With COVID-19 affecting millions all over the world, there’s been reports of some weird symptoms and lasting effects of the virus. One of the most notable symptoms was the loss of taste and smell, which eventually became an “official” symptom of the virus, according to the CDC.
It turns out there are also odd, lasting effects of the virus after recovery. We’ve already told you about COVID nails—ridges, grooves, or indentations that run horizontally across your nail plate. There have also been reports of COVID toes, which are small “purple-colored” lesions on the tips of the toes, as well as skin rashes.
A new sign that you may have been infected with coronavirus is “COVID tongue.”
How Did It Start?
“COVID tongue” is now on the scientific radar thanks to a research letter recently published in the British Journal of Dermatology. The letter analyzed the data taken from 666 patients at a temporary field hospital in Spain, and found that more than 45% of COVID patients had some form of mucocutaneous symptoms.
Calling symptoms “mucocutaneous” is just a fancy science way of saying that they appear in areas where mucous membranes meet the skin, like your eyes, mouth and genitalia.
According to the letter, more than 25% of patients had symptoms in their mouth, which included bumps on the tongue. Other symptoms included overall redness and swelling of the tongue. Many patients reported feeling a burning sensation in their mouth and a loss of taste. There were also reports of inflammation of bumps on the skin’s surface.
So what do doctors think about “COVID tongue”?
Face Masks Are Making Things Difficult
We didn’t talk to every doctor about “COVID tongue” to get their opinion. We did, however, notice a few of their insights. Infectious disease physician Rajeev Fernando confirmed that COVID tongue was legit, saying he had “seen a few.”
Meanwhile, Dr. Richard Watkins MD, an infectious disease expert physician and professor of internal medicine at the Northeast Ohio Medical University, said that he has yet to see it in his COVID patients.
However, there’s a specific reason why he hasn’t seen it. Dr. Watkins said that patients are usually wearing masks, and he doesn’t tell them to take their masks off.
The masks, though, are most likely the biggest reasons “COVID tongue” has gone underreported, said Thomas Russo, MD, professor and chief of infectious disease at the University of Buffalo in New York.
“Many physicians focus on the heart, lungs and abdomen and — in the age of COVID-19 — they pass on examining the mouth even more because it can increase their risk of getting infected,” Dr. Russo explained. “This has probably been missed in a lot of individuals.”
It’s Not Really Unique To COVID-19
Even though this symptom has recently been dubbed “COVID tongue,” it’s important to note that this phenomenon is not unique to COVID. Dr. Russo said that “a number of viruses can cause mucocutaneous manifestations.” Dr. Fernando added that this symptom isn’t “a slam dunk for a COVID-19 diagnosis.”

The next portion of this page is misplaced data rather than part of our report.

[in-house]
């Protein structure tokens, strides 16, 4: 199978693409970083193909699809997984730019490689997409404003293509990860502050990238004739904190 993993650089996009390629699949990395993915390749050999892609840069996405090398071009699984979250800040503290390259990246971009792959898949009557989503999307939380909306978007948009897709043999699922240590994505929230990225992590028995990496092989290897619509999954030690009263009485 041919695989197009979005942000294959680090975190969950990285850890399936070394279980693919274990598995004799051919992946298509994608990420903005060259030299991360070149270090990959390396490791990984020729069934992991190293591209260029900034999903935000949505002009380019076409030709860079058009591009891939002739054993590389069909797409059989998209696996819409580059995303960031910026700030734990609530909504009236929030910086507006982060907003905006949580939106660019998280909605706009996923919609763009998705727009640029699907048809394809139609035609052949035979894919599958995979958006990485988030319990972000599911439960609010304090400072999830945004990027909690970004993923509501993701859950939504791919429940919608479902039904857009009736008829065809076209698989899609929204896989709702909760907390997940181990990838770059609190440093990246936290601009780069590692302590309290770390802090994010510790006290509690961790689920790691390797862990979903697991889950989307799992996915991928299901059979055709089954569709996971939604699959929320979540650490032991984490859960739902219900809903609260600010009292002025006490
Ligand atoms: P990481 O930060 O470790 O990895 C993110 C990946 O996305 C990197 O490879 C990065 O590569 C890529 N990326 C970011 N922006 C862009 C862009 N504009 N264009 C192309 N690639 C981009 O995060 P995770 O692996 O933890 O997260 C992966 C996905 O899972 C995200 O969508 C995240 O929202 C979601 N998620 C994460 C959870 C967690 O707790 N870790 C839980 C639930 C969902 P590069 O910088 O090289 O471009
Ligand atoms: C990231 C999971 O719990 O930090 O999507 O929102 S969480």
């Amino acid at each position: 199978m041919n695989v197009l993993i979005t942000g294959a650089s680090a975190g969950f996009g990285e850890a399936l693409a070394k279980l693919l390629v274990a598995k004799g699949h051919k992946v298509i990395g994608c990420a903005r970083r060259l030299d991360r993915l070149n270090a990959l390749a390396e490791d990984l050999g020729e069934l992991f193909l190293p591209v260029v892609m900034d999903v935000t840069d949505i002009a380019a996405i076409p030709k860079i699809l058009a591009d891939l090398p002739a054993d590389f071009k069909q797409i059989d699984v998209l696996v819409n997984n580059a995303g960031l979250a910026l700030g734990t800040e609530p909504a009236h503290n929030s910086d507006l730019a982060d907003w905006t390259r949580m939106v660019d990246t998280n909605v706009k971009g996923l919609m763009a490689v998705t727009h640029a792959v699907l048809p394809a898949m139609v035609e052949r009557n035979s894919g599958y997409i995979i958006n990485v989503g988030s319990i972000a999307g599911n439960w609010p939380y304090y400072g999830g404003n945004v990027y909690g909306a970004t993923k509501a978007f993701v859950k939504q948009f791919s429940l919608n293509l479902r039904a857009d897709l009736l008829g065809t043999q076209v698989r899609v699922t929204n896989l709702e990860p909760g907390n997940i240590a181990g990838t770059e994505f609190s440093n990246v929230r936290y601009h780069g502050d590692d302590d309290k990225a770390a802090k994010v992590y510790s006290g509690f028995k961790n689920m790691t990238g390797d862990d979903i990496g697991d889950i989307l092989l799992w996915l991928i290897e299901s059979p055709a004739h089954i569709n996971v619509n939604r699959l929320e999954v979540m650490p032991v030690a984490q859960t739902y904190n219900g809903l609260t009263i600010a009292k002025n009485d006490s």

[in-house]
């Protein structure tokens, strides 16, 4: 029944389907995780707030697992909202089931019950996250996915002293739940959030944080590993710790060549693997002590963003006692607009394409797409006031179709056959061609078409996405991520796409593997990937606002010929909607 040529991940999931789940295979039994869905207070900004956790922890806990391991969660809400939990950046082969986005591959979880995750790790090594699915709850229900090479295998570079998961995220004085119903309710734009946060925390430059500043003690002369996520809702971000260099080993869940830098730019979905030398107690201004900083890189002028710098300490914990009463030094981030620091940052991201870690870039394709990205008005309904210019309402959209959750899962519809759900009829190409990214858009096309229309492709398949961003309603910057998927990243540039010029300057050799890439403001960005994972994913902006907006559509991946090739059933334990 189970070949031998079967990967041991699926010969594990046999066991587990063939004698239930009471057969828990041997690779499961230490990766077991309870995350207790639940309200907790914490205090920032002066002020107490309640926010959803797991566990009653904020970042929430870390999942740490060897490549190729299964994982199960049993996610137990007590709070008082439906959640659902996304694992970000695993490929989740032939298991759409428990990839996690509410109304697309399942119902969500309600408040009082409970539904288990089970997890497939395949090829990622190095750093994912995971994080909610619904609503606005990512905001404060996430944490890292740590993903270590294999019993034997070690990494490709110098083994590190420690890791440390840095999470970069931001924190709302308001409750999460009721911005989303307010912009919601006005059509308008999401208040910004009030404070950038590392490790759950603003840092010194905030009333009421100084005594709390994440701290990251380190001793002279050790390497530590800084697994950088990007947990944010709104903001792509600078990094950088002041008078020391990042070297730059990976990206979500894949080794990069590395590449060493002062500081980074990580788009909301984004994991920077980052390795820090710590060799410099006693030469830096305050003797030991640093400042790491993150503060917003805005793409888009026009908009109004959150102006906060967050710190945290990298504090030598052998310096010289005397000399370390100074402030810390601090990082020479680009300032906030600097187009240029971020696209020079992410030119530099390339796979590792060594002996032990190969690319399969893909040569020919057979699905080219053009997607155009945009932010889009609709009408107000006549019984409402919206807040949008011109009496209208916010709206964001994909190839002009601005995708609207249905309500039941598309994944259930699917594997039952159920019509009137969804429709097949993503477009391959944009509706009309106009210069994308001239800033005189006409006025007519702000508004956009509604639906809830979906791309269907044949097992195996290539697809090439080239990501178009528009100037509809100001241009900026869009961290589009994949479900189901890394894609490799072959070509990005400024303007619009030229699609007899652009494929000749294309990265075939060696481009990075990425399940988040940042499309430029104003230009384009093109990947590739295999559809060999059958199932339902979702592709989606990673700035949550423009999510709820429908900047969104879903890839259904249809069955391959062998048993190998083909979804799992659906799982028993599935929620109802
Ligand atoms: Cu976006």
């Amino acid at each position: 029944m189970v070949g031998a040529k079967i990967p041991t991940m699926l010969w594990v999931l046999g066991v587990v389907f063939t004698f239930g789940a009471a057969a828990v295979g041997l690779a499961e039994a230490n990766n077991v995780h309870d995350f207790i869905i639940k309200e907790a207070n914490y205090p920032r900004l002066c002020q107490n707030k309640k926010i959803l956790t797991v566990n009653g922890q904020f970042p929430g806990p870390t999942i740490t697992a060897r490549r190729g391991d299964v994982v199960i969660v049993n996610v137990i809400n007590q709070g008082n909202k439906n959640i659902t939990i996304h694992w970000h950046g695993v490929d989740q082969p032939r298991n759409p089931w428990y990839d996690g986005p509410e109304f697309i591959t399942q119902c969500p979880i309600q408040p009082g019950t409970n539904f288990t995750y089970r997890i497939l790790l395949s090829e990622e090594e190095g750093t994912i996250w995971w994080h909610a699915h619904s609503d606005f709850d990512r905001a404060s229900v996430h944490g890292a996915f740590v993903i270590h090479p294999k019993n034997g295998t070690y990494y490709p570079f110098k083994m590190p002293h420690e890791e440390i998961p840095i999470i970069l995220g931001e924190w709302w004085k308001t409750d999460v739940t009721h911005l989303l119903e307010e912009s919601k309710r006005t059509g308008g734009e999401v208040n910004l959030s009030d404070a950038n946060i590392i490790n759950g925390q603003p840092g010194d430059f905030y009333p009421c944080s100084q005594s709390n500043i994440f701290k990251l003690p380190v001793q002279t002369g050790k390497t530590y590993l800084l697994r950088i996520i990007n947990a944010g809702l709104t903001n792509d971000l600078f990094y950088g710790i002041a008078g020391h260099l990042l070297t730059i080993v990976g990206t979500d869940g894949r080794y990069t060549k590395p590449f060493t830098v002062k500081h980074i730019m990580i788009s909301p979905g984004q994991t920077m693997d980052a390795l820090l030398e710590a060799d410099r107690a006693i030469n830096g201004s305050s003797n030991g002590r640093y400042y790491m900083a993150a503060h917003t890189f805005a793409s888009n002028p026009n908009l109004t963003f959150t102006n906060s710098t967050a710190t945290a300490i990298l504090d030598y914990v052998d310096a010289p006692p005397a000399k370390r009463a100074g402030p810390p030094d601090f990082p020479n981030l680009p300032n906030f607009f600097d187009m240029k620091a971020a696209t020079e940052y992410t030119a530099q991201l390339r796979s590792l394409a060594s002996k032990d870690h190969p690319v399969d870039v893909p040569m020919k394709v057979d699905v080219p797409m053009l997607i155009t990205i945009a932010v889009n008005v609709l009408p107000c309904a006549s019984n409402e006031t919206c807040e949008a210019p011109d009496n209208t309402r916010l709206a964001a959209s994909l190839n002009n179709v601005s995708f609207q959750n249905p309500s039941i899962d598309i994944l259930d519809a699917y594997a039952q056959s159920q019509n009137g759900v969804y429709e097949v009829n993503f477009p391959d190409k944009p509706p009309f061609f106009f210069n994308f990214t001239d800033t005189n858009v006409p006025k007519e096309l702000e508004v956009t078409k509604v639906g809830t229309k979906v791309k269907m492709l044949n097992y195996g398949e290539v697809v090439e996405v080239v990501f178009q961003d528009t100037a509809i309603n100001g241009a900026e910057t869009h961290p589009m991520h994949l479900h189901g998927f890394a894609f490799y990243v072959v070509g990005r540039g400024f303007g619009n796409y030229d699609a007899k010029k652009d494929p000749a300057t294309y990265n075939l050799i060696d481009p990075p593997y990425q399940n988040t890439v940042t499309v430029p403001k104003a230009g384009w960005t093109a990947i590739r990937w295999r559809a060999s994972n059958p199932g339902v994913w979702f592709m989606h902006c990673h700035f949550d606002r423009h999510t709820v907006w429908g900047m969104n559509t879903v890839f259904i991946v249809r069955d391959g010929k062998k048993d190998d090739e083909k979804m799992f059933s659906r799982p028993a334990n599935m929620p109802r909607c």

‘COVID Tongue’ Doesn’t Mean You’ve Had The Virus
As with everything else related to the virus, it’s hard to know what’s factually true and what isn’t. It will take years to fully understand what the world has been through in the past 18 months. And, of course, it’s possible we will never fully know why the virus affects some people the way that it does.
Still, Dr. Russo admitted that it is “biologically plausible” that the virus can make your tongue swell. As he explained it, your cells contain enzymes known as ACE receptors. This is what the virus latches onto, and that’s how it gets into your cells, replicates and makes you sick.
“There are a lot of ACE receptors in the tongue, so the virus concentrates very heavily in this region,” he said. “In the tongue, there can be a lot of COVID.”
What If Your Tongue Looks Or Feels Weird?
According to Dr. Fernando, it’s extremely unlikely that “COVID tongue” would be the only symptom you would develop from the virus. Instead, he said it would be part of “a constellation of symptoms,” like shortness of breath, cough and loss of smell and taste.
If you think your tongue looks or feels weird, it’s possible you’ve had COVID-19. It’s also possible that you’ve had another type of virus. Or, maybe you just ate something that didn’t agree with you.
Dr. Russo echoed that sentiment, saying that “all of these oral and mucocutaneous manifestations tend to be nonspecific.” The big takeaway is that tongue inflammation and bumps could indicate something’s not quite right. However, these symptoms are no reason to panic.